Tuesday, April 19, 2011
MLA Embraces Translation as Scholarship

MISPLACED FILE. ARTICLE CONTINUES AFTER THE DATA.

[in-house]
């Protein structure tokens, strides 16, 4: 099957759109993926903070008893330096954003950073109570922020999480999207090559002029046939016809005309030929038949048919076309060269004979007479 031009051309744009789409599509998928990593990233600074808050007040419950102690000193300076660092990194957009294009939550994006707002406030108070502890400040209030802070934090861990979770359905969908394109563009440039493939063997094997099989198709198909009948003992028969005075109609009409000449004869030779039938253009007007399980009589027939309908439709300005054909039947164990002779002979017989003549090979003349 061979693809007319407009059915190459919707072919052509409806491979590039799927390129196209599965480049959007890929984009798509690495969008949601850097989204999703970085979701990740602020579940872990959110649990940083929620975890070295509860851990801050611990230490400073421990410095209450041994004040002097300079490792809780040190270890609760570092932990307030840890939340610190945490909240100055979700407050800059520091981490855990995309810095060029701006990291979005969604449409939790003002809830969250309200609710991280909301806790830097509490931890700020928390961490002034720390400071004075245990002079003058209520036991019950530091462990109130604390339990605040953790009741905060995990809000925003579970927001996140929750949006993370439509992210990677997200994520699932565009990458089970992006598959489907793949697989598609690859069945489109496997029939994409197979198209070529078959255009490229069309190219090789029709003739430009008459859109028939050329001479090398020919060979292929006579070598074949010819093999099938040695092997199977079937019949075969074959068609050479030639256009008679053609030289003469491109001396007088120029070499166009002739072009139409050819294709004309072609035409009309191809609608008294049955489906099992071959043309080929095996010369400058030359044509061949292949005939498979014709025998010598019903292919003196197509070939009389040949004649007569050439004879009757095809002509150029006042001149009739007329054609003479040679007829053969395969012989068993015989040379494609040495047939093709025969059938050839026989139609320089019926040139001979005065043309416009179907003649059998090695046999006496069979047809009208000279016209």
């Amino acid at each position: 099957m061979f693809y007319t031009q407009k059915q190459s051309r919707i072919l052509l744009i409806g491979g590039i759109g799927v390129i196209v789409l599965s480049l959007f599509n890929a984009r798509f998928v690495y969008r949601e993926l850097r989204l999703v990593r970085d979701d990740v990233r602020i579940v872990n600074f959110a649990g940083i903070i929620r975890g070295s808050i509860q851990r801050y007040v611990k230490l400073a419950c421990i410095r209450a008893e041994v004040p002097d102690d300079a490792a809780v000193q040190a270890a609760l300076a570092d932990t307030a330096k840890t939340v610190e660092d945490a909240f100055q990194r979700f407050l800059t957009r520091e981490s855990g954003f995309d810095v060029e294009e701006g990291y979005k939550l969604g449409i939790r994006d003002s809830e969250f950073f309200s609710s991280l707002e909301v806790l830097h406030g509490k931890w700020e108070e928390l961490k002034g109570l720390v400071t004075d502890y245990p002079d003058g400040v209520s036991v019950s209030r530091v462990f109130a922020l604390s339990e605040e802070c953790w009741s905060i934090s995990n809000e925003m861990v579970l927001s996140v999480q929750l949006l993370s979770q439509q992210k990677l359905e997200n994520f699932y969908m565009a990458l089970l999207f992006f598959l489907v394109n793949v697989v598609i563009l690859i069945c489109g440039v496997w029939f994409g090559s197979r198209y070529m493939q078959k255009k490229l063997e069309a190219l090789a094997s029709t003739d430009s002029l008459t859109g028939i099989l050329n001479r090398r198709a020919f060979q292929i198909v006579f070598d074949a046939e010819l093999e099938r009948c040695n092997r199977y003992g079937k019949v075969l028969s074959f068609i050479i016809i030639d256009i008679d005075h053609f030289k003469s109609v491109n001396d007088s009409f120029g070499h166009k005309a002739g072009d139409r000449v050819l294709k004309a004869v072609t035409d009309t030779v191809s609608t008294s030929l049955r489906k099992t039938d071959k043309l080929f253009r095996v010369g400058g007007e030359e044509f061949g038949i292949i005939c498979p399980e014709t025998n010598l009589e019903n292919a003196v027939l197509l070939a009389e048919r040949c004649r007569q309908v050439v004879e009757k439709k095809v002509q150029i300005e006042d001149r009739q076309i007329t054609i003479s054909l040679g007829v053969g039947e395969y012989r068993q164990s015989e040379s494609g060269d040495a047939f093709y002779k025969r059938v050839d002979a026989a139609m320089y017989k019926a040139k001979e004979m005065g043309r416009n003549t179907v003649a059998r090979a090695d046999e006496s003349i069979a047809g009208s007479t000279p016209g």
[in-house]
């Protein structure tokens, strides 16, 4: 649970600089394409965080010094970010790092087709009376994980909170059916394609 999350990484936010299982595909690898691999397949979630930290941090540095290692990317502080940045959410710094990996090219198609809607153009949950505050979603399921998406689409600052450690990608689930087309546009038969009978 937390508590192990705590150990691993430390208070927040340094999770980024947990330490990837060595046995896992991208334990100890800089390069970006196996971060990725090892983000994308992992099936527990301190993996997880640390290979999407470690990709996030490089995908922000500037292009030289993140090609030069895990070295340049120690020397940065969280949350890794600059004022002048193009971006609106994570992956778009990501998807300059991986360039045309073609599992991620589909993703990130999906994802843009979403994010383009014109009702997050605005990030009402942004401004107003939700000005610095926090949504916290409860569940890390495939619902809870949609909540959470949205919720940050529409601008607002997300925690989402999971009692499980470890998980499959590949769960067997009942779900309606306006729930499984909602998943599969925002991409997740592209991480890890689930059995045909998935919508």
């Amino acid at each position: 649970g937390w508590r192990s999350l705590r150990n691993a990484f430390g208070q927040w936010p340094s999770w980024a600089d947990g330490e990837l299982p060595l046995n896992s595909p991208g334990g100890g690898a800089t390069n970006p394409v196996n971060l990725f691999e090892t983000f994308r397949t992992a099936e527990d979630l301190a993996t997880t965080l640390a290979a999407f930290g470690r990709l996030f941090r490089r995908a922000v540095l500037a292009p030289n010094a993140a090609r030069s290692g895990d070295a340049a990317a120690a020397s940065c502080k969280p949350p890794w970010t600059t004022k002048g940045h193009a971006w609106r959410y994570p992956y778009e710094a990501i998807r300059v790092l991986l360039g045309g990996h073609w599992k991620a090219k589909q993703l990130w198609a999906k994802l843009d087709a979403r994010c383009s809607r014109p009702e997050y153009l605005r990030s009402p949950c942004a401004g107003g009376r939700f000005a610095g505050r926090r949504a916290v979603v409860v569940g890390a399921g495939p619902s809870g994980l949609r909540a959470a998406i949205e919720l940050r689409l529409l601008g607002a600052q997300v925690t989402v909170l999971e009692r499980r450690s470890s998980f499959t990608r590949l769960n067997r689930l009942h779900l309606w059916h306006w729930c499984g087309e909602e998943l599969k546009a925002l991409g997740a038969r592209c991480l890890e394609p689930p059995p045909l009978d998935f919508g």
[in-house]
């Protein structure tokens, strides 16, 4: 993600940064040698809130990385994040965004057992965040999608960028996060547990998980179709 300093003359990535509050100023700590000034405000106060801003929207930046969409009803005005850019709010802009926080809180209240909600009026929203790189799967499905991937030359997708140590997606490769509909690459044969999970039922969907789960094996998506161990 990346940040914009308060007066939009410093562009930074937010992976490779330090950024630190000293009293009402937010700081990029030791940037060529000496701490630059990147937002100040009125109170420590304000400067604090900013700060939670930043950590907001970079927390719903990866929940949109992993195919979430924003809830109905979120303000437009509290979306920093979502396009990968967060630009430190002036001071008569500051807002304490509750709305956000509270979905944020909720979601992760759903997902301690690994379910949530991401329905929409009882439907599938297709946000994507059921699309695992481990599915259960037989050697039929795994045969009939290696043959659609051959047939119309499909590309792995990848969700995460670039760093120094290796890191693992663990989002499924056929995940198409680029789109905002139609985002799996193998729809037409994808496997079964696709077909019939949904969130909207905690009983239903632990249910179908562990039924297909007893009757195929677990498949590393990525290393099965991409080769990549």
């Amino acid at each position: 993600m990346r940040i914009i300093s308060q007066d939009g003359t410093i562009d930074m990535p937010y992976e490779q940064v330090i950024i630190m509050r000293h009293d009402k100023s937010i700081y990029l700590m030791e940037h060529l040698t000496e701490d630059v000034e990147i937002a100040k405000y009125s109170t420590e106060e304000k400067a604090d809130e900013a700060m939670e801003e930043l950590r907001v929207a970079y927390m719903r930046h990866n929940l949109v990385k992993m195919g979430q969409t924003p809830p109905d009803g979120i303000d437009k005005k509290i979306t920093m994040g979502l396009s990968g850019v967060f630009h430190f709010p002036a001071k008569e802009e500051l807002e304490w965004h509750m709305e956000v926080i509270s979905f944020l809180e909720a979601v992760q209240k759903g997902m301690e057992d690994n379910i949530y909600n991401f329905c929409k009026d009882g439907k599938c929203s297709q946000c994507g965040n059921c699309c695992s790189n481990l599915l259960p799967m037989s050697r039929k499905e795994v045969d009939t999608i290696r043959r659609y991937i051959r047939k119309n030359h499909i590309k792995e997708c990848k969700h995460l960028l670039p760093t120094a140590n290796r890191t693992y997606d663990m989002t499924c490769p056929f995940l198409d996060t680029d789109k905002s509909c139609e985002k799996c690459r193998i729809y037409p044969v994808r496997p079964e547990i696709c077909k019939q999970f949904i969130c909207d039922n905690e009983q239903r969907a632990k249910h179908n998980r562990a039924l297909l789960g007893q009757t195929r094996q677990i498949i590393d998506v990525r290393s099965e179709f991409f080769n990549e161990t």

Here's some exciting just-out news from the Modern Language Association (MLA), the main professional organization for North American college and university teachers of language and literature. The MLA has just adopted a new document entitled "Evaluating Translations as Scholarship: Guidelines for Peer Review." Those of you who have been following the acceptance and non-acceptance of translators in the academy over the past few decades will understand what a revolutionary step this is. It wasn't so long ago that tenure-track academics were routinely publishing their translations under pseudonyms out of fear that their interest in work of this sort might count as a strike against them in their tenure evaluations. But now the MLA's new guidelines, co-authored by 2009 MLA President Catherine Porter and UCLA Professor Michael Henry Heim, translators both, not only enunciate a very sound rationale for evaluating translation work as scholarship but also offer practical guidelines for both the candidate under review and her/his evaluators. "Every translation is an interpretation," the document eloquently states; "each one begins with a critical reading, then expands and ultimately embodies that reading." The guidelines for reviewers draw attention to the different sorts of scenarios and objectives that might govern a specific translation project. Poems for a reading edition might be translated to preserve characteristic features of the source text ("rhyme, assonance, meter, imagery, and so on"), while a bilingual edition for language-learners might emphasize the semantic content at the expense of the poem's poetic devices. Translators of lengthy scholarly works, on the other hand, are sometimes asked by publishers to decrease the total word count, requiring the addition of "bridging material and clarifying information" as well as judiciously applied cuts. Most importantly, the MLA statement proposes that a translation in the academic context be understood as a contribution both to the scholarly conversation in a field and to the cultural and intellectual life of a a community.